So...traumatic it was. She seemed so hurt by the whole experience. I asked her if it was painful, or if she was just scared. She said that she was scared and that it hurt her arm a lot. All day she just held her sore arm. She will be OK. The lab work was necessary. Sometimes in life, we have to go through painful stuff. That's why God gave us family and friends, so that we don't have to suffer alone. Even though it really breaks my heart when I have to participate in holding my child down for a medical procedure, I will do it. It is my job to be there with my kids when they hurt. Even when my heart breaks because they are suffering, it is my job to be strong. They need to know that it will be OK. Sometimes I fail at hiding my worry, buy I pray to God I never fail at being there for them.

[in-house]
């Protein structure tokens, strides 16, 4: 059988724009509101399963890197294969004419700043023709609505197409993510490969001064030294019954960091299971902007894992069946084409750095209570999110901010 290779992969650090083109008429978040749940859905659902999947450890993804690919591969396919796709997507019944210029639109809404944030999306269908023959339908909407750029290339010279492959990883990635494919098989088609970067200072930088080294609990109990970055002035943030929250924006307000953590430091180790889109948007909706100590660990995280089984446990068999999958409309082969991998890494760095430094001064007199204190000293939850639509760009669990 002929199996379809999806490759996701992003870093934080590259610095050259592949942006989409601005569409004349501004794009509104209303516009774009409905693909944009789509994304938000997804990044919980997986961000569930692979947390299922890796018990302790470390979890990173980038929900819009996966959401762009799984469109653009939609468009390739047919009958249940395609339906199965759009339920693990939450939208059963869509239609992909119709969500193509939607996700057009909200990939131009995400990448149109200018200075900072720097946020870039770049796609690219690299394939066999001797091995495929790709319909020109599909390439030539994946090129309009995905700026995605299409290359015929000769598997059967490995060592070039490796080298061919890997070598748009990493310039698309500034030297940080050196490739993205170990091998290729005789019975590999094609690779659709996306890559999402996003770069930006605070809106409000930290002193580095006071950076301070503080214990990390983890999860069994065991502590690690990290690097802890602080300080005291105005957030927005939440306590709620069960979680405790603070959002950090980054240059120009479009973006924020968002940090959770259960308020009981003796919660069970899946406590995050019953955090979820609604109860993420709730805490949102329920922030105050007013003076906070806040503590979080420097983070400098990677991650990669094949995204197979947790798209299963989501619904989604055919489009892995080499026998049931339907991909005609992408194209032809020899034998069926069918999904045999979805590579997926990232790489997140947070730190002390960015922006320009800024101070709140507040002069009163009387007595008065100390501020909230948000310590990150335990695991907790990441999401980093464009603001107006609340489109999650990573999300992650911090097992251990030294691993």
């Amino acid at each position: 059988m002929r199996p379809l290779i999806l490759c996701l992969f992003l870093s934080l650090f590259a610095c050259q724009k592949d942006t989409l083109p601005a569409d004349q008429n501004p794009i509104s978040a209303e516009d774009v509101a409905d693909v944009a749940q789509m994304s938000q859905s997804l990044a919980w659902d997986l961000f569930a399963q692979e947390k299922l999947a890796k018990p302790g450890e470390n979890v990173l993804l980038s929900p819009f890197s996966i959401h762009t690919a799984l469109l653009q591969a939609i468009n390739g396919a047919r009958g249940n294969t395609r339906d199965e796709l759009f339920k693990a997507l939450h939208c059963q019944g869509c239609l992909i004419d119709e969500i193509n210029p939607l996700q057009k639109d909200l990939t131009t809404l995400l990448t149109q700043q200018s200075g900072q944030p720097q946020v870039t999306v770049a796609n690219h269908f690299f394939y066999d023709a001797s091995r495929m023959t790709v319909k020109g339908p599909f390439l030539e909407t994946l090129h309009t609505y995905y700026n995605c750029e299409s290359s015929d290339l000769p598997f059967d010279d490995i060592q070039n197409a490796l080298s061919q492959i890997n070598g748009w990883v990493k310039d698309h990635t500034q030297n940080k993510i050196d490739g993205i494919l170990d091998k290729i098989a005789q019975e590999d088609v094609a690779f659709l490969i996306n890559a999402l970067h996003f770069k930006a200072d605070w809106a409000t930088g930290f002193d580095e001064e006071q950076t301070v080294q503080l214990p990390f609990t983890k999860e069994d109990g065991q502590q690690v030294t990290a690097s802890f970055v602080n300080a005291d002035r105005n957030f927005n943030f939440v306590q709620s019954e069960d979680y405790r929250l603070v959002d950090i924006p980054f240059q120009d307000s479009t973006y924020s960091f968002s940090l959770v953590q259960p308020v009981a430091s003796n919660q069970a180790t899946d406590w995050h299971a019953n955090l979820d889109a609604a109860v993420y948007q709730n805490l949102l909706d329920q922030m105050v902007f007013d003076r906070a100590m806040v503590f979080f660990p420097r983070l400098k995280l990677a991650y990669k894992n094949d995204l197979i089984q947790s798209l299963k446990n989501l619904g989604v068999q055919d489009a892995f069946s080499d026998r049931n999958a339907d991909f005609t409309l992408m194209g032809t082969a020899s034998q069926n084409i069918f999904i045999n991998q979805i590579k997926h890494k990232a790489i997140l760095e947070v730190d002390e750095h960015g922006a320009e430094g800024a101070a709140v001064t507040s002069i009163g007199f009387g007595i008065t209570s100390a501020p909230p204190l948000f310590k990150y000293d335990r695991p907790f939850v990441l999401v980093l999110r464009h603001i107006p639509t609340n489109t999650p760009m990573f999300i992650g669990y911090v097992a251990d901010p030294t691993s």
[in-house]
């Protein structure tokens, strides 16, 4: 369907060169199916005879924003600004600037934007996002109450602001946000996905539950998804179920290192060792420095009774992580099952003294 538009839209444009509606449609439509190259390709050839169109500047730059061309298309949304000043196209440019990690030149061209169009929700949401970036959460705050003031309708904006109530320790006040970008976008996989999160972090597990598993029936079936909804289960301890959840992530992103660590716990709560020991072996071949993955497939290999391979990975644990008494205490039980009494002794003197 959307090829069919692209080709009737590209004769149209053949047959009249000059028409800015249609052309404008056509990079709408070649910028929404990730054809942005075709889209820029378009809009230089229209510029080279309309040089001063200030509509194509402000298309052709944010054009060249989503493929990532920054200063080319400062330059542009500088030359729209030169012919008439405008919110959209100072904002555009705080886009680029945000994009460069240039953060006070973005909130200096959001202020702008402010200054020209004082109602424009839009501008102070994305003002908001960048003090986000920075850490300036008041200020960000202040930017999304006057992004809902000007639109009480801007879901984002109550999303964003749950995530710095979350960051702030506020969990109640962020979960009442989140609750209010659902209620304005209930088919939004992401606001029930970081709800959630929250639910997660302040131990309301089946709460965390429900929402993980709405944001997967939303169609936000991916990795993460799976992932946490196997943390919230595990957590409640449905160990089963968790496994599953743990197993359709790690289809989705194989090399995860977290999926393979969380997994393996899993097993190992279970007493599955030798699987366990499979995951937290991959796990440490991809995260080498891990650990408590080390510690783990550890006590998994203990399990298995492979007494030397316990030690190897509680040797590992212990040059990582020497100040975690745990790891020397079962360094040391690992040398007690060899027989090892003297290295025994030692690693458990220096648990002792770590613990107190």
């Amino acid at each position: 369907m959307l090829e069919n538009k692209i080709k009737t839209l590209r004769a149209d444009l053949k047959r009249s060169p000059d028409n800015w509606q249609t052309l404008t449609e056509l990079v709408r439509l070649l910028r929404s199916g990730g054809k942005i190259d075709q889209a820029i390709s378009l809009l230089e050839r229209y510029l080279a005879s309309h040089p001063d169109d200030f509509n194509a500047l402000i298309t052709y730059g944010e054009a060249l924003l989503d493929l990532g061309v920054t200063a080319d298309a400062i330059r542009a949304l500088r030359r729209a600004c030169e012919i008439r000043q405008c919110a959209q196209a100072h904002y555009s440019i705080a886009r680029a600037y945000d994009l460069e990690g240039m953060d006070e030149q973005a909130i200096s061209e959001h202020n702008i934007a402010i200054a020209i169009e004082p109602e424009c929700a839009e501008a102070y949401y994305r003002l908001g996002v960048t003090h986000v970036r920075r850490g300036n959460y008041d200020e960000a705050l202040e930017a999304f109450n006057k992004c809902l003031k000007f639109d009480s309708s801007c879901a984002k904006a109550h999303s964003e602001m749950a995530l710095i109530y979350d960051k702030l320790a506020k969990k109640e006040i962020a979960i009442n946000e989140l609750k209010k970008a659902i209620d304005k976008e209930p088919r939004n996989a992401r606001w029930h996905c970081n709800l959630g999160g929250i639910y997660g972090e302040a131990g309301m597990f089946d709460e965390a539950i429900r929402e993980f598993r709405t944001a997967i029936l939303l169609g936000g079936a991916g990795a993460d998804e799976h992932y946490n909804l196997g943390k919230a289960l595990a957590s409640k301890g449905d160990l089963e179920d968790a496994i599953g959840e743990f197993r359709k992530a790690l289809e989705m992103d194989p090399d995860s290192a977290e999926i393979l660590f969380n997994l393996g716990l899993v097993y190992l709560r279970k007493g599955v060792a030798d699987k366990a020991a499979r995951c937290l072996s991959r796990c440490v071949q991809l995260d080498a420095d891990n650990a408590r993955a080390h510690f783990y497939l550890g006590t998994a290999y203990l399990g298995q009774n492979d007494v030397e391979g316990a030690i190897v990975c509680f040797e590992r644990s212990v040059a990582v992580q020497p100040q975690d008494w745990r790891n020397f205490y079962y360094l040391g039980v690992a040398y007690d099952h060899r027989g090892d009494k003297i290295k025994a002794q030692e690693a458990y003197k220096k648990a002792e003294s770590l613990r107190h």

If you want it, here is a lot of background history...My little Sophia is just that, really little. She was born weighing in at 8 lbs. 11 ounces, but that was the last time she was considered big. There were times when she was even border line "failure to thrive" because she just could not gain weight. She was incredibly hard to console as an infant. About 5 months into her little life, I finally convinced her doctor to test her for reflux, which she had, and which she continued to be medicated for almost until her 3rd b-day. She has always just been a hard nut to crack. As a newborn she was checked for a heart murmur, turned out to be "innocent," (which is just the sound, not actually a hole), her soft spot didn't fully close until almost 3, and before her 1st birthday, I sometimes worried that the light was on but that she wasn't home. She didn't seem to always be connecting with me. She even went through a weird, super scary time from 12-16 months, when about 15 times a day, she would do this startle type shudder with her eyes rolling back. (That, by the way, miraculously healed after we went to Disney World, and visited Our Lady of the Universe Shrine in Orlando,FL! It just went away! The neurologist said that it could have been some weird virus. Virus or not, I truly believe that Mary, my Mother, the Mother of God, interceded on my baby's behalf.) She has had terrible allergic reactions to Omnicef and Amoxicillin, so her antibiotic choices are really limited. She has seen a cardiologist, endocrinologist, neurologist, geneticist, and a gastroenterologist. But thank God, it has all worked itself out. She just doesn't fall in the "normal" range. She is bright and able and strong, even if she is very petite. I have to keep having her checked because the doctors want to make sure that she keeps growing, even if just a little at a time. I keep thanking God that she is OK.